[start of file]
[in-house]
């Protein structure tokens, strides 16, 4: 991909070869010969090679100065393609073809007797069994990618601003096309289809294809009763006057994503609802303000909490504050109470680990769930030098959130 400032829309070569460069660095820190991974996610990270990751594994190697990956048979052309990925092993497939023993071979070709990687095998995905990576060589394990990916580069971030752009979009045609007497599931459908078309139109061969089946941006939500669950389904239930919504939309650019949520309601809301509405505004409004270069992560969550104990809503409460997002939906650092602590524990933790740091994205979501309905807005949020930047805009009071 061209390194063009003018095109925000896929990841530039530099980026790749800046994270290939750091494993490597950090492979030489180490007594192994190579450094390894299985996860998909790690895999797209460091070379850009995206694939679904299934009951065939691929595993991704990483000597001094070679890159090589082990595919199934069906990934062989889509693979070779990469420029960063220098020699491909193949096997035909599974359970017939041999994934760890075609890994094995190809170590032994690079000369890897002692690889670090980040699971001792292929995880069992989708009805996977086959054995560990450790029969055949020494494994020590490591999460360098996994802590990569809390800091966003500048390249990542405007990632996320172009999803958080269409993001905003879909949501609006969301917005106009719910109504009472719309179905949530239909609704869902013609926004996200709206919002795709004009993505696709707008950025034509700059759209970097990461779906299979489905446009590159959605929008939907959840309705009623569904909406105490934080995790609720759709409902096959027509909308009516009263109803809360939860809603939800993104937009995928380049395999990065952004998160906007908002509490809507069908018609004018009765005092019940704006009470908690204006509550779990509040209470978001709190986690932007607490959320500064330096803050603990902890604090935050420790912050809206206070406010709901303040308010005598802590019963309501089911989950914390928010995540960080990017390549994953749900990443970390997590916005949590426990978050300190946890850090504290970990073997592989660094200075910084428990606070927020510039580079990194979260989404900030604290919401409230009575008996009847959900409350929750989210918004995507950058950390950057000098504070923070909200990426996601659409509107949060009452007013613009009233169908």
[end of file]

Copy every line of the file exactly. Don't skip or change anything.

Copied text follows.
[in-house]
């Protein structure tokens, strides 16, 4: 991909070869010969090679100065393609073809007797069994990618601003096309289809294809009763006057994503609802303000909490504050109470680990769930030098959130 400032829309070569460069660095820190991974996610990270990751594994190697990956048979052309990925092993497939023993071979070709990687095998995905990576060589394990990916580069971030752009979009045609007497599931459908078309139109061969089946941006939500669950389904239930919504939309650019949520309601809301509405505004409004270069992560969550104990809503409460997002939906650092602590524990933790740091994205979501309905807005949020930047805009009071 061209390194063009003018095109925000896929990841530039530099980026790749800046994270290939750091494993490597950090492979030489180490007594192994190579450094390894299985996860998909790690895999797209460091070379850009995206694939679904299934009951065939691929595993991704990483000597001094070679890159090589082990595919199934069906990934062989889509693979070779990469420029960063220098020699491909193949096997035909599974359970017939041999994934760890075609890994094995190809170590032994690079000369890897002692690889670090980040699971001792292929995880069992989708009805996977086959054995560990450790029969055949020494494994020590490591999460360098996994802590990569809390800091966003500048390249990542405007990632996320172009999803958080269409993001905003879909949501609006969301917005106009719910109504009472719309179905949530239909609704869902013609926004996200709206919002795709004009993505696709707008950025034509700059759209970097990461779906299979489905446009590159959605929008939907959840309705009623569904909406105490934080995790609720759709409902096959027509909308009516009263109803809360939860809603939800993104937009995928380049395999990065952004998160906007908002509490809507069908018609004018009765005092019940704006009470908690204006509550779990509040209470978001709190986690932007607490959320500064330096803050603990902890604090935050420790912050809206206070406010709901303040308010005598802590019963309501089911989950914390928010995540960080990017390549994953749900990443970390997590916005949590426990978050300190946890850090504290970990073997592989660094200075910084428990606070927020510039580079990194979260989404900030604290919401409230009575008996009847959900409350929750989210918004995507950058950390950057000098504070923070909200990426996601659409509107949060009452007013613009009233169908």